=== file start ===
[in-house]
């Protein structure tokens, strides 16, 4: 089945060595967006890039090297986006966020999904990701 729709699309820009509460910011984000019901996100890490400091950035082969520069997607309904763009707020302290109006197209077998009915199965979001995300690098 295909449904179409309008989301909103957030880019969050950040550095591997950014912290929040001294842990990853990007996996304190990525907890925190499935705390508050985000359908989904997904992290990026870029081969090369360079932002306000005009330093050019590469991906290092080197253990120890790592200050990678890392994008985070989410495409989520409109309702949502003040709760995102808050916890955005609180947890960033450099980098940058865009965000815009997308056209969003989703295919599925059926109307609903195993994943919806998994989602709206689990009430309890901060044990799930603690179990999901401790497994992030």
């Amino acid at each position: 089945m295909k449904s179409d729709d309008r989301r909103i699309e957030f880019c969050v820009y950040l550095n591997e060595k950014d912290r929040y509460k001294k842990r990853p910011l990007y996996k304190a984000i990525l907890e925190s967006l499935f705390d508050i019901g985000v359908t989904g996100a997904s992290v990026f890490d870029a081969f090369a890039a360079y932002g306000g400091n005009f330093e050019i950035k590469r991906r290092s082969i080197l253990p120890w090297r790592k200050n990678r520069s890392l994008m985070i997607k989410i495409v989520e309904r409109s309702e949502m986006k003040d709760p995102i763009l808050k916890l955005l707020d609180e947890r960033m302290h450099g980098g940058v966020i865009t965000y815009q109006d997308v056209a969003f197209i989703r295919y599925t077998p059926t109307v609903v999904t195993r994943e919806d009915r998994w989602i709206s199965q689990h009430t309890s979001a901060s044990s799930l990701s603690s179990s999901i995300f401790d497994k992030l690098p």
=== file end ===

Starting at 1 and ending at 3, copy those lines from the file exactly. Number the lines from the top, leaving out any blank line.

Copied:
[in-house]
């Protein structure tokens, strides 16, 4: 089945060595967006890039090297986006966020999904990701 729709699309820009509460910011984000019901996100890490400091950035082969520069997607309904763009707020302290109006197209077998009915199965979001995300690098 295909449904179409309008989301909103957030880019969050950040550095591997950014912290929040001294842990990853990007996996304190990525907890925190499935705390508050985000359908989904997904992290990026870029081969090369360079932002306000005009330093050019590469991906290092080197253990120890790592200050990678890392994008985070989410495409989520409109309702949502003040709760995102808050916890955005609180947890960033450099980098940058865009965000815009997308056209969003989703295919599925059926109307609903195993994943919806998994989602709206689990009430309890901060044990799930603690179990999901401790497994992030």
């Amino acid at each position: 089945m295909k449904s179409d729709d309008r989301r909103i699309e957030f880019c969050v820009y950040l550095n591997e060595k950014d912290r929040y509460k001294k842990r990853p910011l990007y996996k304190a984000i990525l907890e925190s967006l499935f705390d508050i019901g985000v359908t989904g996100a997904s992290v990026f890490d870029a081969f090369a890039a360079y932002g306000g400091n005009f330093e050019i950035k590469r991906r290092s082969i080197l253990p120890w090297r790592k200050n990678r520069s890392l994008m985070i997607k989410i495409v989520e309904r409109s309702e949502m986006k003040d709760p995102i763009l808050k916890l955005l707020d609180e947890r960033m302290h450099g980098g940058v966020i865009t965000y815009q109006d997308v056209a969003f197209i989703r295919y599925t077998p059926t109307v609903v999904t195993r994943e919806d009915r998994w989602i709206s199965q689990h009430t309890s979001a901060s044990s799930l990701s603690s179990s999901i995300f401790d497994k992030l690098p």